(Column 5)Summary: In his letter, "Justice" says the effort to raise the salary of the County Superintendent of the Common Schools has been met "with an almost unanimous disapprobation," and should therefore be abandoned. Opposition to the increase, Justice explains, has nothing to do with P. M. Shoemaker, the current Superintendent.
(Names in announcement: P. M. Shoemaker)Trailer: Justice
Local Items--Delegates Elected
(Column 1)Summary: Reports that W. S. Everett and J. S. Nixon, T. B. Kennedy were selected by the Farmers' and Mechanics' Industrial Association to represent the organization at a meeting of Pennsylvania's agricultural societies that will take place at the Agricultural College on Sept. 4th. The purpose of the meeting is to elect Trustees of the College, make changes to the curriculum, and to select two experimental and model farms.Local Items--Barn Burnt
(Names in announcement: W. S. Everett, J. S. Nixon, T. B. Kennedy, Frederick Watts)
(Column 1)Summary: Relates that Abraham Carbaugh's barn and its contents, including his crop and farming utensils, were destroyed in fire on August 16th. The loss is estimated to be $4,000, though Carbaugh did not have insurance. Carbaugh was the only one to suffer injuries in the blaze; his injury was sustained when he tried to rescue a prized horse. The fire is believed to be the work of an incendiary.Local Items--Fun-Ahead
(Names in announcement: Abraham Carbaugh)
(Column 1)Summary: Announces the Hope Fire Company will hold a picnic at Brown's Mill on Sept. 11th.Local Items--The Temperance Pic Nic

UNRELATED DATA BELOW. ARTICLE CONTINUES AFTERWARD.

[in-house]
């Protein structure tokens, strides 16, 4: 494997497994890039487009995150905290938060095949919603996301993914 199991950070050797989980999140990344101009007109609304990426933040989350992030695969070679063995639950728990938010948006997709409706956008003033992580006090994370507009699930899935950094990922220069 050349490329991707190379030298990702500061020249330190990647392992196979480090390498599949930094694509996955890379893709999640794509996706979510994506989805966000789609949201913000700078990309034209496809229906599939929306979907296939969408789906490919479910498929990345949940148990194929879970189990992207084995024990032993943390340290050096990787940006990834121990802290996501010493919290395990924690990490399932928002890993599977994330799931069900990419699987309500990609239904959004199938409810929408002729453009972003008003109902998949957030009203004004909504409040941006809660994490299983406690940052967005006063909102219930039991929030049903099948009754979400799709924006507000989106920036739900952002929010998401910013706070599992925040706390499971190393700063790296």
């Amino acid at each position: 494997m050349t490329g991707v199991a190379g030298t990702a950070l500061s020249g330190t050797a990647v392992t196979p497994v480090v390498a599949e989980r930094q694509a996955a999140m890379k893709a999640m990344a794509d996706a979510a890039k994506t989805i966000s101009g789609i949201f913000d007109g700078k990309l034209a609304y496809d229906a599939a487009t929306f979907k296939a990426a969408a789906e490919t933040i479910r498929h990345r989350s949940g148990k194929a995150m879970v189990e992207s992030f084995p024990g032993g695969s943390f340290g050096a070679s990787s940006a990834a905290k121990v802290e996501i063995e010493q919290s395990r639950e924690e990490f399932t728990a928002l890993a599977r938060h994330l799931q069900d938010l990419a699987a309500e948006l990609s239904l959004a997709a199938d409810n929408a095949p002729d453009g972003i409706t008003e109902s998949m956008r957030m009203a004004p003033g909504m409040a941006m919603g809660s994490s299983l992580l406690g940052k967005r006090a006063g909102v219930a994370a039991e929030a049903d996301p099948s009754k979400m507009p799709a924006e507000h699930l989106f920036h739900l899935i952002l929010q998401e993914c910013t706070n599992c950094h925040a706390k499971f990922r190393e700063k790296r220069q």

(Column 1)Summary: Reports that the Falling Spring Division, No. 122, S. of T., held their picnic yesterday; the event had initially been scheduled for last Thursday, but was postponed due to inclement weather.Local Items--Correction
(Column 1)Summary: The editors offer a correction for a mistake that appeared in the last issue of the Repository. The correct number of votes received by S. F. Greenawalt in the first ballot at the Republican County Convention amounted to 28, not 23, as the erroneous piece claimed.Local Items--Political
(Names in announcement: S. F. Greenawalt)
(Column 2)Summary: At the meeting of the Republican County Committee last Tuesday, J. W. Fletcher and S. M. Shilito were elected Chairman and Secretary respectively.Local Items--Appointment
(Names in announcement: J. W. Fletcher, S. M. Shilito)
(Column 2)Summary: Will F. Duffield, son of Dr. S. E. Duffield, was appointed Stenographic Reporter to the Courts in Franklin county by Judge King.Local Items--Died at the Almshouse
(Names in announcement: Will F. Duffield, Dr. S. E. Duffield, Judge King)
(Column 2)Summary: John Brown has died from complications from his throat wound. Brown cut his throat several weeks ago and had been recuperating in the Almshouse since.Republican County Resolutions
(Names in announcement: John Brown)
(Column 2)Summary: The article includes the ten resolutions passed by the delegates at the Republican County Convention. Among the issues addressed: support of Congress's Reconstruction plans; praise for Edwin Stanton; and endorsement of greater protections for American industry.Died
(Column 3)Summary: On August 16th, Catherine Hoke died suddenly at her home in Stoufferstown. She was 61 years oldDied
(Names in announcement: Catherine Hoke)
(Column 2)Summary: On August 19th, William W. Skinner died at his residence in Fannettsburg. He was 58 years old.Died
(Names in announcement: William W. Skinner)
(Column 3)Summary: On August 23rd, David Brand died in Chambersburg. He was 27 years old.Died
(Names in announcement: David Brand)
(Column 3)Summary: On August 13th, Laura Alice, daughter of Christian and Mary Weaver, died at Marion. She was 6 months old.Died
(Names in announcement: Laura Alice Weaver, Christian Weaver, Mary Weaver)
(Column 3)Summary: On August 23rd, Ellen C., daughter of Andrew Detrich died in St. Thomas. She as 28 years old.
(Names in announcement: Ellen C. Detrich, Andrew Detrich)